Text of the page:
Knowing that program's PID, I want to list out the executable file of a running program.

For binary programs, I can read /proc/$pid/exe, which is a symlink to the executable.

However for scripting programs, for example a Python program, /proc/$pid/exe points to /usr/bin/python, not the program itself. This happens no matter I started the program with ./program.py or with python program.py.

I tried several ways to solve it:

/proc/$pid/cmdline contains the filename of the script, but it is in relative path and the working directory may have changed already.

I also tried /proc/$pid/comm but it can be easily changed by the program.

So how to know the original script file of a running program?

  • 1
    echo 'puts "what script file?"' | ruby -
    – thrig
    Apr 6 '16 at 18:27
  • ps -ef | grep "$pid" should give you the full command for the process including what script is being run and what options were given. But the output is dependent on what is running and how it was called. Don't know if this will answer your question so posting as comment.
    – Munir
    Apr 6 '16 at 18:32
  • @Munir ps -ef is the same as /proc/$pid/comm. The problem is the filename is relative path, not absolute path. Apr 6 '16 at 18:35
  • @StarBrilliant They are not the same...Example - I have tuned running on my RHEL server as PID 16865. ps -ef gives me /usr/bin/python /usr/sbin/tuned -d -c /etc/tuned.conf but cat /proc/16865/comm just says tuned.
    – Munir
    Apr 6 '16 at 18:42
  • @Munir It's my typo. I meant /proc/$pid/cmdline. It's cmdline instead of comm. Apr 7 '16 at 12:35

Can we assume the files are not changed on disk (at least, no files with the same name added or deleted) and /proc/[pid]/cmdline is reliable (see side note below)?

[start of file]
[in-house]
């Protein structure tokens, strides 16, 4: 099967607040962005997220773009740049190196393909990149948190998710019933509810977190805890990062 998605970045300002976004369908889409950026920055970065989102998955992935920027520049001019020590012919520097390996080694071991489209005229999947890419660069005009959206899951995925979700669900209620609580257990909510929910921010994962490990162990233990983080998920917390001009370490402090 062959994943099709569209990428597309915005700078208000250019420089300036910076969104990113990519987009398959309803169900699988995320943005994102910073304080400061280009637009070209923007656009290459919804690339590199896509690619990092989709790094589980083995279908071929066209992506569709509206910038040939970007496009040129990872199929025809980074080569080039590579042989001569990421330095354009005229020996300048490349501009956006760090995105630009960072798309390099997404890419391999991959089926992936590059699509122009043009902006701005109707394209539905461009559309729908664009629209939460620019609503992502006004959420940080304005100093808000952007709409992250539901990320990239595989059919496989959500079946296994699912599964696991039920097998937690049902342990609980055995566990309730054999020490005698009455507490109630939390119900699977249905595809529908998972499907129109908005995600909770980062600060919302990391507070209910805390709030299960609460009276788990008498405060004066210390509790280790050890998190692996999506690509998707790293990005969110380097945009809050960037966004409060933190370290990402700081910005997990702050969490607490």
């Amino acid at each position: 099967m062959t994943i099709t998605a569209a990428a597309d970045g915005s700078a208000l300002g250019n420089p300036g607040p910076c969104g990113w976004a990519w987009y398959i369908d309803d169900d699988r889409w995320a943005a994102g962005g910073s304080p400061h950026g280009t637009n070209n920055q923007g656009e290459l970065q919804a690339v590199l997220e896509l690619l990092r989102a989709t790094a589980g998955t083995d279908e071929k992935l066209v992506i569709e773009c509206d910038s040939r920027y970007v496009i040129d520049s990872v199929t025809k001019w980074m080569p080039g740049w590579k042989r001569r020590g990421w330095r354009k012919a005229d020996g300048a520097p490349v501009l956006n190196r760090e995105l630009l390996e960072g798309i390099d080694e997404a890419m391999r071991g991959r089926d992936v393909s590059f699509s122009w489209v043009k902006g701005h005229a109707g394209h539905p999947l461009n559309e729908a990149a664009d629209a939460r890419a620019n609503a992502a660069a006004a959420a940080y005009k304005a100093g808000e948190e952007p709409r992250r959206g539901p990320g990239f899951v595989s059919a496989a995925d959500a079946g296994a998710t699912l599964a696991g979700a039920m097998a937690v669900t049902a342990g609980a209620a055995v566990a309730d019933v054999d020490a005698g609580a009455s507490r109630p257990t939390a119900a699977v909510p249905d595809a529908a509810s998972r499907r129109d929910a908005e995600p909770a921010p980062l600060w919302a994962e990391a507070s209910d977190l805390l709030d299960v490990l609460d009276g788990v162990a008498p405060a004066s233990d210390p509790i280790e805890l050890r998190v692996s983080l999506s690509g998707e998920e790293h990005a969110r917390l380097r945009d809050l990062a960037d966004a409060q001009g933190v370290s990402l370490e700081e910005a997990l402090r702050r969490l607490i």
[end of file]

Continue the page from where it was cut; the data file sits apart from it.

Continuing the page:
According to proc(5): /proc/[pid]/environ contains the initial environment variables (which won't be changed even if the program itself changes the envrionment variables inside) including PWD and PATH.

if the path in cmdline starts with relative dirname(s), you can use PWD (in /proc/[pid]/environ) as the base path and resolve the relative path;
if the path in cmdline is the name of the program itself, you can loop through each directory in PATH (in /proc/[pid]/environ) and the target is the first file with the same name.

Side notes:

/proc/[pid]/exe seems to be the dereferenced file (e.g. /usr/bin/python3.6 instead of /usr/bin/python3 or /usr/bin/python if they are symlinks);

/proc/[pid]/cmdline can also contain strange information for some programs so may be unreliable. This seems to be related to the program but not the kernel, and I didn't observe any python scripts behaving this way (and editing sys.argv in python doesn't seem to affect /proc/[pid]/cmdline). My question also talked a bit about this.


Experimentally, for bash, /proc/{pid}/fd/255 is a link to the full path of the executed script.

#! /bin/bash

ls -l /proc/$$/fd/255
  • Because any shell has to process a script line-by-line, the shell process will always have an open handle to the file it reads the script from: in bash it's 255, in dash it's 10, in zsh and ksh it's 11, in yash it's 100, etc. But that's NOT the case in perl or python, which are compiling the whole script at once, and closing the file it was read from before running it.
    – user414777
    Jan 25 at 21:43

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